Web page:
Hyundai joined a chorus of rebuke from global automakers against possible import tariffs by the Trump administration, warning the duties would be “devastating” to the Korean automaker and its US operations.
The tariffs “would not only harm Hyundai Motor’s US business operations and the American workers and communities the company supports, but it would also jeopardise Hyundai Motor’s plans for additional US investments,” Hyundai Motor said in comments submitted to the US Department of Commerce on June 29.
Threats of a 25% tariff on imported cars and parts contemplated by the US has sent shivers through the global auto sector.
Hyundai joins other automakers and suppliers, including General Motors and Toyota, in slamming the plan, which seeks to place import restrictions under US trade law in the name of national security.
The Seoul-based carmaker insisted that its imports of cars and automotive parts into the US don’t constitute a security threat, adding the US and South Korea “share a common national security interest in halting North Korea’s nuclear ambitions.”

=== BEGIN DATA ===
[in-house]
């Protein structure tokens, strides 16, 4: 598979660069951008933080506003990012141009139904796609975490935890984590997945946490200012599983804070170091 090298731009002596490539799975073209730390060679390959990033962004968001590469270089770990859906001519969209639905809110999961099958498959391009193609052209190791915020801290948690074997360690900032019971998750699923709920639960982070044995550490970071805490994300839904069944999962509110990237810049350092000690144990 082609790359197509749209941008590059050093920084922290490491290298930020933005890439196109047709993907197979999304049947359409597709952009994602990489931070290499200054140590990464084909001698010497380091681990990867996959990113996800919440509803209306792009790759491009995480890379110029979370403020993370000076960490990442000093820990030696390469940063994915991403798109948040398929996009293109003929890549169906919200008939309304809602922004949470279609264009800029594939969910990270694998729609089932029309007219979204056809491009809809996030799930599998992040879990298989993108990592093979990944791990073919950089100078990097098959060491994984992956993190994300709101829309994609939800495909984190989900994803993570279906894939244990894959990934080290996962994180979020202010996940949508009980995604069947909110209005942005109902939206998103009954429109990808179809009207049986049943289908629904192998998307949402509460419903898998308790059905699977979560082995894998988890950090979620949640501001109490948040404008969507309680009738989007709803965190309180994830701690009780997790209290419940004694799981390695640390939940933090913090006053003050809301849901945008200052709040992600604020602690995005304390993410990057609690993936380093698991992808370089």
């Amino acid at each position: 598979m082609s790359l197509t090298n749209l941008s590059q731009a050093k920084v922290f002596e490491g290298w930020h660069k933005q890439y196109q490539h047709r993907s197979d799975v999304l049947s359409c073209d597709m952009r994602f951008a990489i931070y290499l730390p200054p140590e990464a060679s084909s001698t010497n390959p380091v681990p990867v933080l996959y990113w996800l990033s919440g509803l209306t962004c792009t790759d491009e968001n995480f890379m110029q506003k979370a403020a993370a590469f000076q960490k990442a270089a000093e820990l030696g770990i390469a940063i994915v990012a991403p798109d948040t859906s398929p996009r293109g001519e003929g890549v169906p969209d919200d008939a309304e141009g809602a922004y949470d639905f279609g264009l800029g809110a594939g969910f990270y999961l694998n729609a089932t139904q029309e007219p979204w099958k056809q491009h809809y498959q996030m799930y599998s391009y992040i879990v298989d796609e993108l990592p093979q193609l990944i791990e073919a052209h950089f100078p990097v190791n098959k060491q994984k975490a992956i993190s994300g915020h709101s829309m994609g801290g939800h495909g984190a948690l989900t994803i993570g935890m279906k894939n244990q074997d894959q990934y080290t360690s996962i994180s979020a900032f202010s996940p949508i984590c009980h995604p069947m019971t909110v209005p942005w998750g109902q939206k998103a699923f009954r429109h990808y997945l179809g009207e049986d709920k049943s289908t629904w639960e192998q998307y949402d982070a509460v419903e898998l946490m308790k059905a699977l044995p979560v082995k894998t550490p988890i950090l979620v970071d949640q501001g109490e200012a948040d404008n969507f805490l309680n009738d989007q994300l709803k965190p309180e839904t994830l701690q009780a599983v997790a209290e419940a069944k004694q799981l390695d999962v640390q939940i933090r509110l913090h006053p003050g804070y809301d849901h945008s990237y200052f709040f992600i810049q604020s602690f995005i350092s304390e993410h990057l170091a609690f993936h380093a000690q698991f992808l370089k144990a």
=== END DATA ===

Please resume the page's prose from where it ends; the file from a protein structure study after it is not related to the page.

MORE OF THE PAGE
Restrictions on auto-related trade would “severely weaken Korea’s ability to advance shared US-Korea security interests in the region,” Hyundai said.
Hyundai has invested about $8.3bn (about R114bn) in the US, directly employs 25 000 workers there and indirectly provides another 47 000 jobs through its dealership network, according to the document.
The world’s fifth largest automaker together with affiliate Kia Motors disclosed in 2017 a plan to spend $3.1bn (about R43bn) in the US in the five years through 2021.
The South Korean automaker, which domestically manufactures about half of all Hyundai cars sold in the US, said that a 25% import tax on auto parts would push up its production costs by a 10% a year at its plant in Alabama, the document said.
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